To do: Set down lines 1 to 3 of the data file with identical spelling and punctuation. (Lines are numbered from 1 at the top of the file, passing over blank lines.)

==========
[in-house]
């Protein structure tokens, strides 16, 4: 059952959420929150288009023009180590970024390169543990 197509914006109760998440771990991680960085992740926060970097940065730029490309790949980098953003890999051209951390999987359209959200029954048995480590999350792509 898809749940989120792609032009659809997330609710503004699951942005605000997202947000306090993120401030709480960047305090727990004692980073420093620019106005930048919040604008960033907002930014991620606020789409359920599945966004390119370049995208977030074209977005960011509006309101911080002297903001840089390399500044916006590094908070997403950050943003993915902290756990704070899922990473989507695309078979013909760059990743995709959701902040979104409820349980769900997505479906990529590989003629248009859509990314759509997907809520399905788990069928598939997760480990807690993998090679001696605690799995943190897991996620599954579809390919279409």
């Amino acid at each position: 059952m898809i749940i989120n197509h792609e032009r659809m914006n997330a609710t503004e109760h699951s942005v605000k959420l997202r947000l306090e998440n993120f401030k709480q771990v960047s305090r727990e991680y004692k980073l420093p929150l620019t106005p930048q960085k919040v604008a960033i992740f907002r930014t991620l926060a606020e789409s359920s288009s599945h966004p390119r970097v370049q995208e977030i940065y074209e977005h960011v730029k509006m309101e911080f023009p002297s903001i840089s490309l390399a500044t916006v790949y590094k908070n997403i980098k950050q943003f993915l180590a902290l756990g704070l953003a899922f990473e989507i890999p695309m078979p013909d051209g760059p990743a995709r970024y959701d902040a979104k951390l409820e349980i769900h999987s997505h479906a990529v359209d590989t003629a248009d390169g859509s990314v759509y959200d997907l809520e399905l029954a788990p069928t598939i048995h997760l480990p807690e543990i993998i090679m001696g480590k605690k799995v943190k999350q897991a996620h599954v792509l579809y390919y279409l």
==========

[in-house]
């Protein structure tokens, strides 16, 4: 059952959420929150288009023009180590970024390169543990 197509914006109760998440771990991680960085992740926060970097940065730029490309790949980098953003890999051209951390999987359209959200029954048995480590999350792509 898809749940989120792609032009659809997330609710503004699951942005605000997202947000306090993120401030709480960047305090727990004692980073420093620019106005930048919040604008960033907002930014991620606020789409359920599945966004390119370049995208977030074209977005960011509006309101911080002297903001840089390399500044916006590094908070997403950050943003993915902290756990704070899922990473989507695309078979013909760059990743995709959701902040979104409820349980769900997505479906990529590989003629248009859509990314759509997907809520399905788990069928598939997760480990807690993998090679001696605690799995943190897991996620599954579809390919279409």
């Amino acid at each position: 059952m898809i749940i989120n197509h792609e032009r659809m914006n997330a609710t503004e109760h699951s942005v605000k959420l997202r947000l306090e998440n993120f401030k709480q771990v960047s305090r727990e991680y004692k980073l420093p929150l620019t106005p930048q960085k919040v604008a960033i992740f907002r930014t991620l926060a606020e789409s359920s288009s599945h966004p390119r970097v370049q995208e977030i940065y074209e977005h960011v730029k509006m309101e911080f023009p002297s903001i840089s490309l390399a500044t916006v790949y590094k908070n997403i980098k950050q943003f993915l180590a902290l756990g704070l953003a899922f990473e989507i890999p695309m078979p013909d051209g760059p990743a995709r970024y959701d902040a979104k951390l409820e349980i769900h999987s997505h479906a990529v359209d590989t003629a248009d390169g859509s990314v759509y959200d997907l809520e399905l029954a788990p069928t598939i048995h997760l480990p807690e543990i993998i090679m001696g480590k605690k799995v943190k999350q897991a996620h599954v792509l579809y390919y279409l």